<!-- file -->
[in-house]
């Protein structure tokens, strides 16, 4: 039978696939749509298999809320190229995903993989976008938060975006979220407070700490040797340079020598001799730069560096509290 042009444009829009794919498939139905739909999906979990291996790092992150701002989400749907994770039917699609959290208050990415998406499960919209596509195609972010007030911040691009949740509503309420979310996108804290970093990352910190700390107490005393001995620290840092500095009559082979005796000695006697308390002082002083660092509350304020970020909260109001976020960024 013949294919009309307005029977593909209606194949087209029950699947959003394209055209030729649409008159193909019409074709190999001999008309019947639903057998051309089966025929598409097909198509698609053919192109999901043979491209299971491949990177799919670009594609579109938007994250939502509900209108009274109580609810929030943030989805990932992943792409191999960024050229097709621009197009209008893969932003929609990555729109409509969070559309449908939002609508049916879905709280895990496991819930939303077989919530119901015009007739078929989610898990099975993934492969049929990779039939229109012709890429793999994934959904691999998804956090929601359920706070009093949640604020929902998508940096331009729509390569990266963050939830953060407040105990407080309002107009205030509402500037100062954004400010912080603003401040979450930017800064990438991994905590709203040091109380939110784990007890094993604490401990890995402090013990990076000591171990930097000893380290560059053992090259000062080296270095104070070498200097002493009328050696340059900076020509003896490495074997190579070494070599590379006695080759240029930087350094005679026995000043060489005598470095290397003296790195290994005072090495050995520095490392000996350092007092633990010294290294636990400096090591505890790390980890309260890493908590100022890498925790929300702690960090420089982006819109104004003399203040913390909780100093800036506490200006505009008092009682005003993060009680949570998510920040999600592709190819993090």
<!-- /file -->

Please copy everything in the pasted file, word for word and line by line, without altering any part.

[in-house]
């Protein structure tokens, strides 16, 4: 039978696939749509298999809320190229995903993989976008938060975006979220407070700490040797340079020598001799730069560096509290 042009444009829009794919498939139905739909999906979990291996790092992150701002989400749907994770039917699609959290208050990415998406499960919209596509195609972010007030911040691009949740509503309420979310996108804290970093990352910190700390107490005393001995620290840092500095009559082979005796000695006697308390002082002083660092509350304020970020909260109001976020960024 013949294919009309307005029977593909209606194949087209029950699947959003394209055209030729649409008159193909019409074709190999001999008309019947639903057998051309089966025929598409097909198509698609053919192109999901043979491209299971491949990177799919670009594609579109938007994250939502509900209108009274109580609810929030943030989805990932992943792409191999960024050229097709621009197009209008893969932003929609990555729109409509969070559309449908939002609508049916879905709280895990496991819930939303077989919530119901015009007739078929989610898990099975993934492969049929990779039939229109012709890429793999994934959904691999998804956090929601359920706070009093949640604020929902998508940096331009729509390569990266963050939830953060407040105990407080309002107009205030509402500037100062954004400010912080603003401040979450930017800064990438991994905590709203040091109380939110784990007890094993604490401990890995402090013990990076000591171990930097000893380290560059053992090259000062080296270095104070070498200097002493009328050696340059900076020509003896490495074997190579070494070599590379006695080759240029930087350094005679026995000043060489005598470095290397003296790195290994005072090495050995520095490392000996350092007092633990010294290294636990400096090591505890790390980890309260890493908590100022890498925790929300702690960090420089982006819109104004003399203040913390909780100093800036506490200006505009008092009682005003993060009680949570998510920040999600592709190819993090």